There are a series of processes involved before arriving at a finished machined part. The typical processes in a CNC machine shop include planning materials, creating CNC programs, actual machining process, and quality assurance of machined parts. These processes underlying the parts fabrication will significantly impact the cost and quality of Custom CNC Machining.
Below is a comprehensive but concise description of the processes behind machining custom parts.
1. Pre-Machining Preparations
First and foremost, before proceeding to machining, preparations need to be done. For a successful custom CNC machining, the critical things necessary to be prepared are the Raw Materials, CNC Program, Cutting tools, and part holding fixtures. These preliminary procedures, if done right, will ensure a smooth machining process.
There are many varieties of materials to choose from when it comes to machining. It is vital to match the mechanical properties of materials to the requirements needed for the custom part. Plastic materials have different compositions and unique properties that suit every need. The most common machinable plastics are Delrin, HDPE, Nylon, and many more. On the other hand, Metals can be heat treated before machining to achieve a custom part’s desired strength. The most common process prior to machining for metal raw materials is annealing.
Creating a CNC program is one of the most crucial procedures in CNC machining. The CNC program will drive the majority of the whole fabrication process. Programming for fabricating custom parts involves considering two main factors like the machining parameters and proper sequencing of different machining processes.
Setting up the perfect machining parameters will directly affect the quality of the custom part being produced. There are proper parameters set for different materials, and different part features being achieved. It is important to stick close to the conventional way of calculating speeds and feeds while considering the depth of cut. Parameter setting is an important factor to focus on because it will prevent undesirable things like bad surface finish, tool pull-out, tool breakage, and unscheduled spindle stops.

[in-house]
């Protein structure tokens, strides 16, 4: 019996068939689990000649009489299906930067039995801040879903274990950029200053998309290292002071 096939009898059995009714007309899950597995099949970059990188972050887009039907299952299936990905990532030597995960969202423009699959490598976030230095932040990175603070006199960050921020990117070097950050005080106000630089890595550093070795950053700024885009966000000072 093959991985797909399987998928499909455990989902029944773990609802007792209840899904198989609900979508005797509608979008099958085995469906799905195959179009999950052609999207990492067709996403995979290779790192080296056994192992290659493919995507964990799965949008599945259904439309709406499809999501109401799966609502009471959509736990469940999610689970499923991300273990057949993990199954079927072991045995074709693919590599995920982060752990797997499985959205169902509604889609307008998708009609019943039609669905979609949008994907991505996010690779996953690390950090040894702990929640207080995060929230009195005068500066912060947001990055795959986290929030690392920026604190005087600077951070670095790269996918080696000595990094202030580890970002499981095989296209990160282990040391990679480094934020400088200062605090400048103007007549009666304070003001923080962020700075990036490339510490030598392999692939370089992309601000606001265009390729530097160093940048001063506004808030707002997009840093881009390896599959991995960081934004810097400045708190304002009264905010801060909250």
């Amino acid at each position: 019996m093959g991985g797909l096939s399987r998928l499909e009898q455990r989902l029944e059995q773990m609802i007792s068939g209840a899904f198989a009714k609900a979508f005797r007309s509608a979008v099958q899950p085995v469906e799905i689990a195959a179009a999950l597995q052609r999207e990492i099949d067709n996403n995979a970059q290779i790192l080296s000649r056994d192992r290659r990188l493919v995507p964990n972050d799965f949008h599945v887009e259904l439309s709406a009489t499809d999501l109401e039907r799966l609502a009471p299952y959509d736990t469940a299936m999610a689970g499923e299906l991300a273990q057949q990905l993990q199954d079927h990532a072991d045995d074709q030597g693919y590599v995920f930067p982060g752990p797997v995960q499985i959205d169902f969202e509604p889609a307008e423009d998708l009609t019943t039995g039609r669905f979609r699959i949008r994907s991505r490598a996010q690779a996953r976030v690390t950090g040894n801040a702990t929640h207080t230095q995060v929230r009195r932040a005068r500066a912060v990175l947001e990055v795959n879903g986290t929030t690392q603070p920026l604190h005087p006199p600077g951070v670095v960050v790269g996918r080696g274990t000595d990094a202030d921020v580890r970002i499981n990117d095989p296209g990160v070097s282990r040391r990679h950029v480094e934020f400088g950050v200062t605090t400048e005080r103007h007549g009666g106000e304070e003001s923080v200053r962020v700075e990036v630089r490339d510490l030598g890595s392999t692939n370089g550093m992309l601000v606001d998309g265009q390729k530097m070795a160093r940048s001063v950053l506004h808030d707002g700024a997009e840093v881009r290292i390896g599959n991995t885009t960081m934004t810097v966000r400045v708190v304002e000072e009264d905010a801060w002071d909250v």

It is essential to prepare a program that will fabricate a part with the least number of operations. As complexity increases, the number of operations also increases. The proper sequencing of machining processes in a program will help fabricate a part from a machining perspective.
Cutting tools affect the whole CNC machining process’s effectiveness because they are the main players in material subtraction. These tools are used to precisely remove materials from a workpiece to form a custom part. Various cutting tools need to have high levels of strength, hardness, toughness, and wear resistance to withstand the extremes during the cutting operation.
There is a wide range of cutting tool varieties suited for every process and every material. The key points in preparing the right cutting tool for custom CNC machining are:
-Take note of the geometric forms that will be suited for a specific application. (e.g., Depth of cut, rake angle, number of flutes or teeth, bandwidth, helix angle, etc.)
-Choose the tooling grade suited for the material to be cut (tooling material, coating, insert grade, etc.)
-Prepare the toolings suited for the defined processes
-Choose the right tool holders that are rigid enough for the machining process
-Ensure to match the correct tooling gauge length with the CNC Program.
Part Holding Fixtures